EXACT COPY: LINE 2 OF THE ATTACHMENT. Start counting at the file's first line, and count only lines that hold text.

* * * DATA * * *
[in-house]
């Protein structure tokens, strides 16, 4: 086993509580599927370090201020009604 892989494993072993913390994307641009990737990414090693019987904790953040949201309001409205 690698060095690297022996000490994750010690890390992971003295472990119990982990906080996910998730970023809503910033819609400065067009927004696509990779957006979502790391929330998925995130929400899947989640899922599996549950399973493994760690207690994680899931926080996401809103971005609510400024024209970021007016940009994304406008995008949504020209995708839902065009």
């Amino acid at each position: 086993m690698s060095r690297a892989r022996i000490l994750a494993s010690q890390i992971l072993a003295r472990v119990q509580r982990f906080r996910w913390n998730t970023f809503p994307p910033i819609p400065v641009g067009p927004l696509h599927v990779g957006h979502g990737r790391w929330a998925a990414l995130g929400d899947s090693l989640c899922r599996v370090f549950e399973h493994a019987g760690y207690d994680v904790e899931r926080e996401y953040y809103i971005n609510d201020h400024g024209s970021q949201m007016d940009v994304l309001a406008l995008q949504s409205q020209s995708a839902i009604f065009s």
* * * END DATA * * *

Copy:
């Protein structure tokens, strides 16, 4: 086993509580599927370090201020009604 892989494993072993913390994307641009990737990414090693019987904790953040949201309001409205 690698060095690297022996000490994750010690890390992971003295472990119990982990906080996910998730970023809503910033819609400065067009927004696509990779957006979502790391929330998925995130929400899947989640899922599996549950399973493994760690207690994680899931926080996401809103971005609510400024024209970021007016940009994304406008995008949504020209995708839902065009």